Mercurial politics: Forecast Earth
Mercurial politics
Posted on December 19, 2008 at 10:51 am ET

Jay Weinstein, Forecast Earth Food Correspondent

As another endgame swipe at environmental protections, the outgoing Bush administration is trying to downplay the proven health risks of mercury exposure from fish in an attempt to give payback to supporters in the fishing industry. The Associated Press reports that the attempt to withdraw health warnings about mercury in certain fish is such a bald-faced pander that even the emasculated Environmental Protection Agency is calling the action "scientifically flawed."

I used to think, "Hey, you could get hit by a truck walking across the street. Trace amounts of mercury in otherwise healthy fish hardly seem worth worrying about." When my dermatologist told me that he was more worried about mercury exposure in his patients than sun overexposure, I began to take the issue more seriously. The airborne mercury that's settling on every square inch of the earth from coal-burning power plants and other industrial sources is settling equally heavily on the oceans. It becomes part of the plankton that's at the base of the marine food web, and it becomes higher in concentration in the flesh of each successive fish up the chain. So top predators like sharks, blue fin tunas, tilefish, swordfish and king mackerel end up with dangerously high levels of the toxic metal in their systems.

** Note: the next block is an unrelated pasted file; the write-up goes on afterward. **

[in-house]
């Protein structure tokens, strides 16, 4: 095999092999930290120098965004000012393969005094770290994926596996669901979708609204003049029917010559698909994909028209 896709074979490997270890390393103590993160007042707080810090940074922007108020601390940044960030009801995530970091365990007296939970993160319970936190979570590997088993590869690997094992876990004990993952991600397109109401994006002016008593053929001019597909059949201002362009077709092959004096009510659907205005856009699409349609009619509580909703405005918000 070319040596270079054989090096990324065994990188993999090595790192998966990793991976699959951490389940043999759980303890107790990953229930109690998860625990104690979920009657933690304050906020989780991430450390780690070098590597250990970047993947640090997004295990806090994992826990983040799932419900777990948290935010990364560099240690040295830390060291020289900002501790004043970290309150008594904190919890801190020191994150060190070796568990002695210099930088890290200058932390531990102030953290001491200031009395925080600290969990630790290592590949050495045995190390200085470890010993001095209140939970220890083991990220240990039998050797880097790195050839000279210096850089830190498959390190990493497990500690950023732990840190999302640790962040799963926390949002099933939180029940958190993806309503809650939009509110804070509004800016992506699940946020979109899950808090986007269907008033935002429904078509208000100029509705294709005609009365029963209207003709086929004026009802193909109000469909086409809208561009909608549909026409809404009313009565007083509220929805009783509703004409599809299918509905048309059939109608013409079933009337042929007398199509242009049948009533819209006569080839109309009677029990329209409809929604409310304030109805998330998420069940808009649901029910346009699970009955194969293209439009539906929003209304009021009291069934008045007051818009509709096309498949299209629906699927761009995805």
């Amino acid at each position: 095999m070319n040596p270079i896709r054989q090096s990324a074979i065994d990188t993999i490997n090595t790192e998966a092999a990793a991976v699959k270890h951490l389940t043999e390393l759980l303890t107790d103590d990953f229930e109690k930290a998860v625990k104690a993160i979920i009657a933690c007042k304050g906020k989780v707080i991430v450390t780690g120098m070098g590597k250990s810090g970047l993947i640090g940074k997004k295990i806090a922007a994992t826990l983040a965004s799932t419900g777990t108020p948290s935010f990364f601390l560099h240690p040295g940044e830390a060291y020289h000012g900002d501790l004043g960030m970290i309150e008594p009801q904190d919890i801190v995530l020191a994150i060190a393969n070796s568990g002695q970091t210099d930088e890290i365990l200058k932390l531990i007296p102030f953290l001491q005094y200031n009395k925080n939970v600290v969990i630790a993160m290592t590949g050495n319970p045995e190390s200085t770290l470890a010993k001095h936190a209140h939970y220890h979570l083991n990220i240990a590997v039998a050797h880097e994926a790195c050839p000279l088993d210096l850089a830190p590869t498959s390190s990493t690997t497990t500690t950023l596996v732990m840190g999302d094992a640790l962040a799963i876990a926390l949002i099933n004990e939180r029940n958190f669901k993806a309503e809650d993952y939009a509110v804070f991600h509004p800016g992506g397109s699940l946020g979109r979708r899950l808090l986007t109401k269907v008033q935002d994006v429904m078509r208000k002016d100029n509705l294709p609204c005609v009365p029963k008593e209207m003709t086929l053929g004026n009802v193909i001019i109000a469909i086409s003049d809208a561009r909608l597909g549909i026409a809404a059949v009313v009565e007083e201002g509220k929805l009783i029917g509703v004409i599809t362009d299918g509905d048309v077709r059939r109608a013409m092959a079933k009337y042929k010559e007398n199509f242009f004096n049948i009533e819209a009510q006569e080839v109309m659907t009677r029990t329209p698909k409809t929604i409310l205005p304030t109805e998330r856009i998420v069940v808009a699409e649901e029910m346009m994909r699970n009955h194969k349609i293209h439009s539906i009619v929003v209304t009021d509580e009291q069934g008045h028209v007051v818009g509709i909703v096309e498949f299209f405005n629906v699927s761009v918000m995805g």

Children and pregnant women are most at risk form mercury poisoning, which causes nervous system and brain damage. It also leads to learning disabilities in babies born to mercury-carrying mothers. Eight percent of US women of childbearing age already have mercury levels high enough to result in such learning disabilities. Could anyone think that that's not enough?

I'm personally ticked off about the sneaky move to pull warnings about health threats from these fish because I've viewed those warnings as one of the few ways to prevent people from killing off species of fish that are under severe threat from overfishing, such as those tunas, sharks, tilefish, and swordfish. All of them are listed as red-light, eco-disasters by all of the major ocean stewardship organizations. The fact that they're unhealthy to eat might be enough, if word gets out, to pull back some from the wholesale overfishing that's taking them to the brink. Fortunately, we're close enough to the turn of the new administration that even if this venal measure gets passed, it will be immediately eligible for review and nullification by policymakers with some concern for the future of the planet.

Posted on December 19, 2008 at 10:51 am ET

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